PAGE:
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Butternut Squash: The New Pumpkin

Stephanie
Posted by Stephanie on Oct 9, 2017


With the arrival of October comes pumpkin-spiced everything. From pumpkin spiced lattes to pumpkin pancakes to pumpkin pie, the flavor of pumpkin is everywhere. While I do love pumpkin in either savory or sweet dishes, but it can get a tad tired after a while.

Thankfully, autumn abounds in delicious squash to choose from. Butternut squash is a great alternative to pumpkin and may become your new favorite! Butternut squash is nutty and sweet, starchy, and with bright orange yellow flesh slightly lighter in color than pumpkin. Any recipe that calls for pumpkin can easily be substituted with butternut squash. It is an excellent addition to soups, but surprisingly enough is also great in baked goods (even pie) and ice cream.

Butternut squash can be a little tricky to work with because of its shape, however. The squash are long with a bulbous end, which is where the seeds are. The easiest way to work with them is separate the bottom from the top. The top is great for dicing and roasting, while the bottom part with the seeds can be roasted as is. The seeds can be roasted as well and eaten like pumpkin seeds. Usually I cut the bottom part in half, remove the seeds, and roast the cut side facing up with some butter. If using for baking, make sure it's completely soft! It should mash just like a potato.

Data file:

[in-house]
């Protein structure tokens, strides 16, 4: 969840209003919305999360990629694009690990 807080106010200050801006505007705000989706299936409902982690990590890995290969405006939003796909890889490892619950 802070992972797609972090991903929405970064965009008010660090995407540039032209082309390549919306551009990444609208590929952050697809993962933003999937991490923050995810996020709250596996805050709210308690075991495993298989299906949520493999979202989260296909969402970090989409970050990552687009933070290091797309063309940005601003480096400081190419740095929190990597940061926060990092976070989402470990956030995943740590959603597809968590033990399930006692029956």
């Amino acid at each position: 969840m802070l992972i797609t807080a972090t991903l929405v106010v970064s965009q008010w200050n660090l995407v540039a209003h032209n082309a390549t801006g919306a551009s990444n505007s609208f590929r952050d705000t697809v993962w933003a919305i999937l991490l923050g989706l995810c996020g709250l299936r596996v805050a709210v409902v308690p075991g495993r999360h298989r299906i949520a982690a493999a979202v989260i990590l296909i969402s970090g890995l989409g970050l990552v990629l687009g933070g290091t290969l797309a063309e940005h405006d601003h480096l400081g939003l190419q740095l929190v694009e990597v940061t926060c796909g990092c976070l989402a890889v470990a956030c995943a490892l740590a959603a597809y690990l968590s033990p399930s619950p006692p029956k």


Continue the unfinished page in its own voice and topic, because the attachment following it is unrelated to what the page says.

Now that you have your roasted butternut squash, you can use it for all sorts of applications instead of pumpkin! My favorite are these gluten-free butternut squash muffins that are great as a healthy treat for fall.

butternut squash muffins

Paleo Butternut Squash Muffins

1 cup coconut flour
1 tsp baking powder
1 tsp cinnamon
1/4 tsp ground ginger
1/4 tsp ground nutmeg
1/8 tsp ground cloves
2 eggs
1/4 cup maple syrup
1/4 cup coconut oil
1 cup butternut squash, cooked cooled and mashed
1/2 cup chopped nuts, optional

Mix "wet" ingredients (eggs, syrup, oil, squash) until just combined, and add to dry ingredients (flour, baking powder, cinnamon, ginger, nutmeg, cloves) until everything comes together. Scoop into greased muffin tins, top with the nuts, and bake at 350 for 20 minutes, or until a toothpick come out clean.

The Chopping Block's Owner/Chef Shelley Young demonstrates how to make another gluten-free butternut squash muffin in this video.

Want even more ideas for working with butternut squash? Don't miss our hands-on cooking class The Great Pumpkin coming up this month on:

You'll learn dishes that feature acorn squash, delicata squash, butternut squash and pumpkin in a vegetarian-friendly menu. 

Topics: muffins, butternut squash, baking, butternut, Recipes, muffin

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